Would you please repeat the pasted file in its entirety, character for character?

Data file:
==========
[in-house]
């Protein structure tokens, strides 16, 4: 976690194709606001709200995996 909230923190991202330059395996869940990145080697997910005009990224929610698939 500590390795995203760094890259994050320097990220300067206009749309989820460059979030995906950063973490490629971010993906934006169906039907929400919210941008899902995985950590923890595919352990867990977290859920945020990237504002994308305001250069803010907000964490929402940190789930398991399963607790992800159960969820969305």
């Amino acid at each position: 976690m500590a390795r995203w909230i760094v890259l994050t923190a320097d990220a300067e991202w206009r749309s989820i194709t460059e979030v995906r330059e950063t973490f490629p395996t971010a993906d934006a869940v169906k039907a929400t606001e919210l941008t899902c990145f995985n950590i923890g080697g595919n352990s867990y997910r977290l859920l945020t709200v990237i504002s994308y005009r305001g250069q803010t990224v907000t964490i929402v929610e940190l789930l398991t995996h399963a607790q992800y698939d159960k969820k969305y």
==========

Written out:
[in-house]
């Protein structure tokens, strides 16, 4: 976690194709606001709200995996 909230923190991202330059395996869940990145080697997910005009990224929610698939 500590390795995203760094890259994050320097990220300067206009749309989820460059979030995906950063973490490629971010993906934006169906039907929400919210941008899902995985950590923890595919352990867990977290859920945020990237504002994308305001250069803010907000964490929402940190789930398991399963607790992800159960969820969305």
């Amino acid at each position: 976690m500590a390795r995203w909230i760094v890259l994050t923190a320097d990220a300067e991202w206009r749309s989820i194709t460059e979030v995906r330059e950063t973490f490629p395996t971010a993906d934006a869940v169906k039907a929400t606001e919210l941008t899902c990145f995985n950590i923890g080697g595919n352990s867990y997910r977290l859920l945020t709200v990237i504002s994308y005009r305001g250069q803010t990224v907000t964490i929402v929610e940190l789930l398991t995996h399963a607790q992800y698939d159960k969820k969305y």